BROUGHT TO YOU BY BUPA GLOBAL
Cancer, the big “C” word, can be a touchy subject, to say the least. Especially when it involves someone like a colleague or employee. If you don’t know what to say or do when confronted with these situations, don’t worry, you’re not alone. However, since many cancer survivors value their working lives – both during and post-treatment – as ways to help restore normality, stability, and social contact, it is important for us to help them through this transition. Luckily, Bupa Global is here to give us some simple strategies that can make your workplace as supportive as possible.
Knowing What to Say
One of the most immediate concerns you might have is what to say. If you are anxious, take the pressure off yourself and be honest. “I don’t know what to say other than I’m sorry about your cancer, and I’d like you to know I am here for you” acknowledges your discomfort while reassuring your colleague that they can turn to you if they wish to.
Let your colleague guide conversations and decide how much to talk about their cancer. Some people want to be left alone; while there are others who need to be open. Balance this by doing their thinking for them, at times, to help lift their burden. For example, arrange or make lunch for them, or offer to take their calls if they feel too tired.
Expect there to be good days and bad, emotionally and physically, for them. By being consistent in your caring attitude you’ll be helping them to weather this. This can mean making a point of having ‘normal’ work conversations – which can go a long way to help your co-worker feel they are still part of the team. Many professionals with cancer go back to work hoping for this kind camaraderie, and a return to ‘normal’.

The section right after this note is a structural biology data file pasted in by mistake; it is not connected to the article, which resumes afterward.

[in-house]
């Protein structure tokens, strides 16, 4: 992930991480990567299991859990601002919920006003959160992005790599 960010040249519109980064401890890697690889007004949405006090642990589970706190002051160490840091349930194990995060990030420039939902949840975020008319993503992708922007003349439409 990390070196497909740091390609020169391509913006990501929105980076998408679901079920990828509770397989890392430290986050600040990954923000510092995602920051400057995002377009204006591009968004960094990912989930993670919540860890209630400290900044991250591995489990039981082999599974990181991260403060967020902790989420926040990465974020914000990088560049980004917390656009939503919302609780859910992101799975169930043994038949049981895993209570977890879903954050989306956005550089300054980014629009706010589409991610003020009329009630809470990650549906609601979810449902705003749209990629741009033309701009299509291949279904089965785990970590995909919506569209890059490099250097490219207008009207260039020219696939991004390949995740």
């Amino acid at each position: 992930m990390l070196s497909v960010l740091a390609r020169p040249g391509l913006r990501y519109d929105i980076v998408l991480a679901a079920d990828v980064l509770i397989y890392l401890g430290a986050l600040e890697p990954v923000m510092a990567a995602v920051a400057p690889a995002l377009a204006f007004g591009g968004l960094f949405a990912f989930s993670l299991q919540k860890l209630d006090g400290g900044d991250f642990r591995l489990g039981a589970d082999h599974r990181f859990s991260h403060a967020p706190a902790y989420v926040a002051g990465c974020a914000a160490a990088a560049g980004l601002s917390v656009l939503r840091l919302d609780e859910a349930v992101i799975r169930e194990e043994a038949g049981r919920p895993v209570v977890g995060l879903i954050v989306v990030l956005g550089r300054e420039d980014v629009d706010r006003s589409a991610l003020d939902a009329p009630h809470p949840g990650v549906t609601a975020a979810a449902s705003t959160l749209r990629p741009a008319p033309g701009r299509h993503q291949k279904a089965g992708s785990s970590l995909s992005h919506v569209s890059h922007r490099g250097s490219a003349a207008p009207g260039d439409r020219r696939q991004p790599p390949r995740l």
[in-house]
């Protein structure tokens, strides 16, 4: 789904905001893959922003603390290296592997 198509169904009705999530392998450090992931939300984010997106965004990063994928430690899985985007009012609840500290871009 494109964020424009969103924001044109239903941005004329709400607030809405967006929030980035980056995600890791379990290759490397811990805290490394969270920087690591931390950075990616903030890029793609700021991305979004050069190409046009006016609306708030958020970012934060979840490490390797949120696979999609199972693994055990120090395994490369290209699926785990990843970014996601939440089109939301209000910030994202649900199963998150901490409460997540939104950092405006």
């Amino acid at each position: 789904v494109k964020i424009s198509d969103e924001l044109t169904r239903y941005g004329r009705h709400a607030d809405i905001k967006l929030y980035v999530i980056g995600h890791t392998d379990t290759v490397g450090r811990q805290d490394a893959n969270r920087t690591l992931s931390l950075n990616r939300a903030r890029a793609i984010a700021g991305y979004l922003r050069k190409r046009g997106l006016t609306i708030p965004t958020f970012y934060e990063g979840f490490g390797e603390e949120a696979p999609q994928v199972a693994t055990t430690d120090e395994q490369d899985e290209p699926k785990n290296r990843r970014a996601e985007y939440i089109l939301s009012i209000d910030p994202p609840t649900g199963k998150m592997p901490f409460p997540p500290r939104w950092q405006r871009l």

Helping an Employee
Employers have a critical role to play in supporting a member of their staff in treatment for cancer and can make a huge difference in creating a supportive workplace environment.
The first step to meeting their needs is to understand and appreciate the challenges of the return-to-work process. Fatigue, for example, is one of the most common side effects of cancer treatment. While it is different for everyone, small adjustments such as encouraging short breaks for rest and exercise can make a difference.
Perhaps the most important step in any support strategy is to keep talking, as support needs may change over time. Encourage your employee to say what they would like from you – is it a flexible working arrangement, a phased return-to-work, or modifications to their role and/or workload? An open and honest discussion around expectations on both sides, as well as what is and is not possible at this time will lay strong, clear foundations for any new arrangements.
Make a point of explaining all the support options your organisation provides, their benefits and how they can be accessed – whether through Human Resources or their line manager. It may also be useful to provide co-workers with best practice information or interactive sessions to educate them on how best to respond to their colleague and to dispel common myths about cancer.